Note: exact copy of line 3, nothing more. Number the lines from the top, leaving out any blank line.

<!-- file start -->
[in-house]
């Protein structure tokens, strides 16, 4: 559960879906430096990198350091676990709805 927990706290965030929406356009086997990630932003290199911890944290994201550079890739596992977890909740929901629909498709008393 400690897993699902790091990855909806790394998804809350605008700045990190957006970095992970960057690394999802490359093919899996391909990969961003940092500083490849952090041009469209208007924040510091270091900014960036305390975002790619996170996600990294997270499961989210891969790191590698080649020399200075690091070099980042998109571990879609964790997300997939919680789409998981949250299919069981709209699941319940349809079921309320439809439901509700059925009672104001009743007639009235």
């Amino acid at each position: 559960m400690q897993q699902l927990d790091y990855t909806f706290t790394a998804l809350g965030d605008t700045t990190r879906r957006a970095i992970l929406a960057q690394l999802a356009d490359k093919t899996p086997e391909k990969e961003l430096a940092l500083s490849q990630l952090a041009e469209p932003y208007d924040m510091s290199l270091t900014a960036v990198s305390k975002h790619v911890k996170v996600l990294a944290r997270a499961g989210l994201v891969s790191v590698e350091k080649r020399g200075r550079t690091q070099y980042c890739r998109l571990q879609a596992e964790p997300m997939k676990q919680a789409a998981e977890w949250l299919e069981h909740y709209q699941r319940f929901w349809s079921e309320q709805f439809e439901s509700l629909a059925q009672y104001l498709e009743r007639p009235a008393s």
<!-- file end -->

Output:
């Amino acid at each position: 559960m400690q897993q699902l927990d790091y990855t909806f706290t790394a998804l809350g965030d605008t700045t990190r879906r957006a970095i992970l929406a960057q690394l999802a356009d490359k093919t899996p086997e391909k990969e961003l430096a940092l500083s490849q990630l952090a041009e469209p932003y208007d924040m510091s290199l270091t900014a960036v990198s305390k975002h790619v911890k996170v996600l990294a944290r997270a499961g989210l994201v891969s790191v590698e350091k080649r020399g200075r550079t690091q070099y980042c890739r998109l571990q879609a596992e964790p997300m997939k676990q919680a789409a998981e977890w949250l299919e069981h909740y709209q699941r319940f929901w349809s079921e309320q709805f439809e439901s509700l629909a059925q009672y104001l498709e009743r007639p009235a008393s």